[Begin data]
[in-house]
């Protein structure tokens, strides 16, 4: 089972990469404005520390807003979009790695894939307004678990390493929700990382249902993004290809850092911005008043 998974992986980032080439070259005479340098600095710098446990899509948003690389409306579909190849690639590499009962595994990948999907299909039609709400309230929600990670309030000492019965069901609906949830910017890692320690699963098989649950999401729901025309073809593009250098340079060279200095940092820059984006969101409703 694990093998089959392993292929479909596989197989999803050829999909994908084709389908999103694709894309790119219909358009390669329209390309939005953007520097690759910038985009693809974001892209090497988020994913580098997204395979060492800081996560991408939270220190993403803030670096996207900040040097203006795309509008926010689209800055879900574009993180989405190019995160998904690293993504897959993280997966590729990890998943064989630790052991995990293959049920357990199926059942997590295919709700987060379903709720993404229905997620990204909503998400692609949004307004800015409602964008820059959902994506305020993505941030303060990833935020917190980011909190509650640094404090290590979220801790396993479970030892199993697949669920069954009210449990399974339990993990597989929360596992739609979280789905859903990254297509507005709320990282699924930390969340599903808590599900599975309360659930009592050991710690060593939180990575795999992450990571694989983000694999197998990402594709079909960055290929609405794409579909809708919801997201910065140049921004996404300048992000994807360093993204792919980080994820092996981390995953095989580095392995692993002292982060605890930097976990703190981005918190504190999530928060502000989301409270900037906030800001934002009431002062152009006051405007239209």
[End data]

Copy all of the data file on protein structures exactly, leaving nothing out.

[in-house]
């Protein structure tokens, strides 16, 4: 089972990469404005520390807003979009790695894939307004678990390493929700990382249902993004290809850092911005008043 998974992986980032080439070259005479340098600095710098446990899509948003690389409306579909190849690639590499009962595994990948999907299909039609709400309230929600990670309030000492019965069901609906949830910017890692320690699963098989649950999401729901025309073809593009250098340079060279200095940092820059984006969101409703 694990093998089959392993292929479909596989197989999803050829999909994908084709389908999103694709894309790119219909358009390669329209390309939005953007520097690759910038985009693809974001892209090497988020994913580098997204395979060492800081996560991408939270220190993403803030670096996207900040040097203006795309509008926010689209800055879900574009993180989405190019995160998904690293993504897959993280997966590729990890998943064989630790052991995990293959049920357990199926059942997590295919709700987060379903709720993404229905997620990204909503998400692609949004307004800015409602964008820059959902994506305020993505941030303060990833935020917190980011909190509650640094404090290590979220801790396993479970030892199993697949669920069954009210449990399974339990993990597989929360596992739609979280789905859903990254297509507005709320990282699924930390969340599903808590599900599975309360659930009592050991710690060593939180990575795999992450990571694989983000694999197998990402594709079909960055290929609405794409579909809708919801997201910065140049921004996404300048992000994807360093993204792919980080994820092996981390995953095989580095392995692993002292982060605890930097976990703190981005918190504190999530928060502000989301409270900037906030800001934002009431002062152009006051405007239209």